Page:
Edge

Broadcast Journalists are BOBBLE HEADS

Hurricane Productions proved not to be a total waste, my words, last Monday when they brought Mo Rocca of “The Daily Show” fame to campus to speak before a packed crowd at the Storer Auditorium. (Note: some girlies drove as far as Sarasota to catch Mr. Rocca.) Walking on stage donning his signature emo glasses, but surprisingly sans bowtie, he’s wearing a religious hippie look. In an interview after the event with L&A he explained that it’s “a little bit Floridian; a little bit uptown Ashram. If I were going to be in an upper-eastside cult, this would be what I wear.”

Before arriving at UM for his speech on campus, Mr. Rocca made quality time of his stay in the city by filming a strange (is there any other kind?) cameo appearance on a Telemundo sitcom. Noticing a few differences from his backyard in the Big Apple, he confides, “I’m a huge Don Johnson fan. But I’m a lesser fan of Philip Michael Thomas. Miami is Fort Lauderdale but with a Gloria Estefan soundtrack. ‘Come on, shake your body baby, do the conga/I know you can’t control yourself any longa/Feel the rhythm of the music getting stronga,’ I love perfect rhyme schemes. Three words that rhyme, two of which are made up.”

Despite the terrible sound (HP needs a new sound man/woman) the crowd warms up to Mo Rocca’s sophisticated sense of humor (he has a BA in English Lit and History from Harvard). Unfortunately, the laughter in the auditorium seems overly self-conscious of muffling his un-miked jokes. Rocca starts out rather temperate, but soon transitions into a variety of sure-shot clips, a humorous summary of boggling summer news, and a brief chat about his very full platter of television projects.

A young but experienced writer in the entertainment world, he’s scribed for numerous, diverse outlets including the porn magazine Perfect 10 and PBS’ historical dog adventure show “Wishbone.” Of the latter experience he says, “I have people that come up to me and say, ‘I only let my kids watch ‘Wishbone.’ Which I think is a crock of shit, but the sentiments nice.”

Currently hosting “The Smoking Gun” on Court TV, a high-rated program based on the award-winning muckraker Web site, Mr. Rocca plays a well-received clip from the show where, quite gradually, he’s transformed into Nick Nolte’s infamous mug shot – complete with wild hair, Hawaiian shirt and “broken capillaries.” In never-aired footage from “The Daily Show,” which easily wins some of the biggest laughs of the night, he sticks a microphone in and on a man’s face during an ongoing interview in an ode to “Jackass.” Such an act of prolonged ballsiness delivers a message about the zany tolerance that many of this country’s citizens practice to sustain political correctness. The clip is one of the few experiences where Mo Rocca almost loses his composure, later admitting that he was shaking in restraint.

Yet, neither of those clips matched a segment where Mo Rocca appeared as “himself” on Fox News’ staple “The O’Reilly Factor” to debate Wendy Wright, president of Concerned Women of America, over the demographic appropriateness of Lingerie Barbie and Pregnant Midge. A watershed intellectual highlight of the night, its absurdity said more about mainstream broadcast media and the ongoing decline of journalistic integrity than even the best “Daily Show” episodes.

Putting aside the humor, the situation exemplifies just how dangerously oblivious the mainstream media is to the ever wishy-washy mix of celebrity and ratings with legitimate news substance. Playing up irony to the nth, the host, a sub for Bill O’Reilly, and Wright are so predetermined to argue and stand firmly in their molded ground that neither realize what’s going on in front of millions of Americans. They’re merely absent-minded bobble heads babbling for a meaningless polar political stance. When it’s over, Mr. Rocca goes on to claim that sixty percent of such broadcast journalists do not agree with the opinions presented by their on air personalities, grinning with a certain flare of detest and desperate measure.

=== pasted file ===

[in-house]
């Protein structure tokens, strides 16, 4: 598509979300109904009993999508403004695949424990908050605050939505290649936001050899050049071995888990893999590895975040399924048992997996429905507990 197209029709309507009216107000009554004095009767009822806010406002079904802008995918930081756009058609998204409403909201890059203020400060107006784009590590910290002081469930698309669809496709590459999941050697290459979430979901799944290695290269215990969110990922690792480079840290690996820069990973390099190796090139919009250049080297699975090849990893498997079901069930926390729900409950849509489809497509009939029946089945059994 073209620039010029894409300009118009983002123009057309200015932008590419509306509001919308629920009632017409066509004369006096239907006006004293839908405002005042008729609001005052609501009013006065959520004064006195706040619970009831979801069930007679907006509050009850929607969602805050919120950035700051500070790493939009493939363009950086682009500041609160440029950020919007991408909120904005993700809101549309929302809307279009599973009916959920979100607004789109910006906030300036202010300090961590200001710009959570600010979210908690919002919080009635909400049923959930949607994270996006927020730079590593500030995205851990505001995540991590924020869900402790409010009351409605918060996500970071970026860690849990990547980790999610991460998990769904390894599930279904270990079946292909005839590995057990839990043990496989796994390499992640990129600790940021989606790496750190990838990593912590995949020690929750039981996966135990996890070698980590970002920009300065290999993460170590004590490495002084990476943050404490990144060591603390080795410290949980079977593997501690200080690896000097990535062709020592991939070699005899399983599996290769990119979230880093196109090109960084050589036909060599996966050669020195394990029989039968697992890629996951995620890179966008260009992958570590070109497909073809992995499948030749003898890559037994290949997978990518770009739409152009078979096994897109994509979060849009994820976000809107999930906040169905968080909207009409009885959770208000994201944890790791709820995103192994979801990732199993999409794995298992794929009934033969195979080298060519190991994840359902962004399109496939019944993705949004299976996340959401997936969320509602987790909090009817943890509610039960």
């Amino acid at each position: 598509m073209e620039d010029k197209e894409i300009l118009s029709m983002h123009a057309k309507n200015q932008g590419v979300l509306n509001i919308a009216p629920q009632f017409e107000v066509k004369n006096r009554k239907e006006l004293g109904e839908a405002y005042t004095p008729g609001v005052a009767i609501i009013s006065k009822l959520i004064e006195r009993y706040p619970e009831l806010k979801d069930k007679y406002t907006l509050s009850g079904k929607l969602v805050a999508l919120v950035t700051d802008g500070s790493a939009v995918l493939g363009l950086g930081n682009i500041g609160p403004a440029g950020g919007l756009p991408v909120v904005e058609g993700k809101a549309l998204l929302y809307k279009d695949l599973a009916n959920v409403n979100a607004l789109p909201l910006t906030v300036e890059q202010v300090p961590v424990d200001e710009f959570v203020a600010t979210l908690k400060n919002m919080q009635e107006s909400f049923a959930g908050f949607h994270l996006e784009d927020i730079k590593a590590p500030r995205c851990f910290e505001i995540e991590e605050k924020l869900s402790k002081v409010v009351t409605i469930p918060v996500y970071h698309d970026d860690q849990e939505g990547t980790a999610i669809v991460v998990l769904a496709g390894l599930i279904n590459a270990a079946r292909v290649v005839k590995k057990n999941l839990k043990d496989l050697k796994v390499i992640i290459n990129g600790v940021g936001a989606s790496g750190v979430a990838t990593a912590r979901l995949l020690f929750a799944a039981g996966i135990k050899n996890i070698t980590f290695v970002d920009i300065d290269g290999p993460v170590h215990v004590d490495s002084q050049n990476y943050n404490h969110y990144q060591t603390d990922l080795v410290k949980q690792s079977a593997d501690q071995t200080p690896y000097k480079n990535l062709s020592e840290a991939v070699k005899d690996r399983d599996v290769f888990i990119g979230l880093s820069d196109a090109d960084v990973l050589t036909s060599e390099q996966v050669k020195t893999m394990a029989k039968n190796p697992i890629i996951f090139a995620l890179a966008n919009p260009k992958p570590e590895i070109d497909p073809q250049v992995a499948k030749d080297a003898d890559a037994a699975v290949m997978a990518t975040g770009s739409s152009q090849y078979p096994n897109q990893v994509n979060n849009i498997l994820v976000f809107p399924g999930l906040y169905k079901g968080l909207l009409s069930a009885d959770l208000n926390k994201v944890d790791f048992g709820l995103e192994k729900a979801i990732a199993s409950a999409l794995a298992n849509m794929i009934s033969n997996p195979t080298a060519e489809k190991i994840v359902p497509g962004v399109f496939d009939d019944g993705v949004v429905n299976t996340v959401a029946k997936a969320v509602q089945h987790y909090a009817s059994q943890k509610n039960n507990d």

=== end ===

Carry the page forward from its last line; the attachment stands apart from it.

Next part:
This isn’t to say, however, that he’s not involved in the network muck he so candidly runs loops around. At one point during the night a student asks if “The Daily Show” would ever work on NBC or FOX. His response is that it would become “watered down,” comparing such a change to Michael Moore’s long-axed “TV Nation,” during its snuffed run on Fox. But this past week CNN.com announced that Mo Rocca is starting a reality show focusing on the American prison system for FOX. When an audience member asks about the project, he confirms the affiliation without directly admitting to the contradiction.

And of course, this wouldn’t be Life & Art without a question about a college institution’s right to censor student publications. When specifically asked if he thinks a university should be able to censor articles pertaining to and containing photographs of art on exhibit in the surrounding area, he replies, “Honestly, the more art the better. I would find it hard to believe that the coverage, even if done by public funds, [Ed. note: UM allocates private funds for the Hurricane, but nevertheless] should be censored. It’s worth exploring.”

Oh, and for guys and gals left wondering where to purchase some of Mr. Rocca’s bowties, you’ll have to go to NYC to Paul Stuart at 45th and Madison.

Kira Wisniewski can be reached at kiraw@comcast.net.

September 26, 2003

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The Miami Hurricane

Student newspaper at the University of Miami


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The Miami Hurricane is the student newspaper of the University of Miami in Coral Gables, Fla. The newspaper is edited and produced by undergraduate students at UM and is published weekly in print on Tuesdays during the regular academic year.